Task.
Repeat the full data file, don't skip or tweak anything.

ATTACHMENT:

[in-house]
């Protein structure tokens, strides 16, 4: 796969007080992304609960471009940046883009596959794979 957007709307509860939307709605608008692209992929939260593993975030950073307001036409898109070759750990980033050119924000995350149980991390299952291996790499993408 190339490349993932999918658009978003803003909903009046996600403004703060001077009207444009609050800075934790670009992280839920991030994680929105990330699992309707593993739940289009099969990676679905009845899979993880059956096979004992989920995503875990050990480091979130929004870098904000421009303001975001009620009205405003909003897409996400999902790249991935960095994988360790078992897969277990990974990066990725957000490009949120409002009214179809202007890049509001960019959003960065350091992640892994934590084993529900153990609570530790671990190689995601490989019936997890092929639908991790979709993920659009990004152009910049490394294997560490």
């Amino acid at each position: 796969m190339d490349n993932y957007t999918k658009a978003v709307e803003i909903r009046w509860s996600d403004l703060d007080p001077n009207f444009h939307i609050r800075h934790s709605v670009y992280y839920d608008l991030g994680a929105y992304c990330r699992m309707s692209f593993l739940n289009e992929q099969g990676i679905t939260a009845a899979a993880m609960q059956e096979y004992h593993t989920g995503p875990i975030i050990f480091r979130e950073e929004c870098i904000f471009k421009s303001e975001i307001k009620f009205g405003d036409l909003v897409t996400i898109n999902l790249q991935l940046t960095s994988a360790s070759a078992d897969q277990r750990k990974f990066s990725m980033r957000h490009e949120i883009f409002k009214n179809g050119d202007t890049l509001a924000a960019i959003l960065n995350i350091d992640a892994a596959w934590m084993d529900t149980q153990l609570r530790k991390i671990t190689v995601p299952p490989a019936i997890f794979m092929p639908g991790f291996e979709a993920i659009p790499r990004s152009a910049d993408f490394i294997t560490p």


[in-house]
């Protein structure tokens, strides 16, 4: 796969007080992304609960471009940046883009596959794979 957007709307509860939307709605608008692209992929939260593993975030950073307001036409898109070759750990980033050119924000995350149980991390299952291996790499993408 190339490349993932999918658009978003803003909903009046996600403004703060001077009207444009609050800075934790670009992280839920991030994680929105990330699992309707593993739940289009099969990676679905009845899979993880059956096979004992989920995503875990050990480091979130929004870098904000421009303001975001009620009205405003909003897409996400999902790249991935960095994988360790078992897969277990990974990066990725957000490009949120409002009214179809202007890049509001960019959003960065350091992640892994934590084993529900153990609570530790671990190689995601490989019936997890092929639908991790979709993920659009990004152009910049490394294997560490």
């Amino acid at each position: 796969m190339d490349n993932y957007t999918k658009a978003v709307e803003i909903r009046w509860s996600d403004l703060d007080p001077n009207f444009h939307i609050r800075h934790s709605v670009y992280y839920d608008l991030g994680a929105y992304c990330r699992m309707s692209f593993l739940n289009e992929q099969g990676i679905t939260a009845a899979a993880m609960q059956e096979y004992h593993t989920g995503p875990i975030i050990f480091r979130e950073e929004c870098i904000f471009k421009s303001e975001i307001k009620f009205g405003d036409l909003v897409t996400i898109n999902l790249q991935l940046t960095s994988a360790s070759a078992d897969q277990r750990k990974f990066s990725m980033r957000h490009e949120i883009f409002k009214n179809g050119d202007t890049l509001a924000a960019i959003l960065n995350i350091d992640a892994a596959w934590m084993d529900t149980q153990l609570r530790k991390i671990t190689v995601p299952p490989a019936i997890f794979m092929p639908g991790f291996e979709a993920i659009p790499r990004s152009a910049d993408f490394i294997t560490p």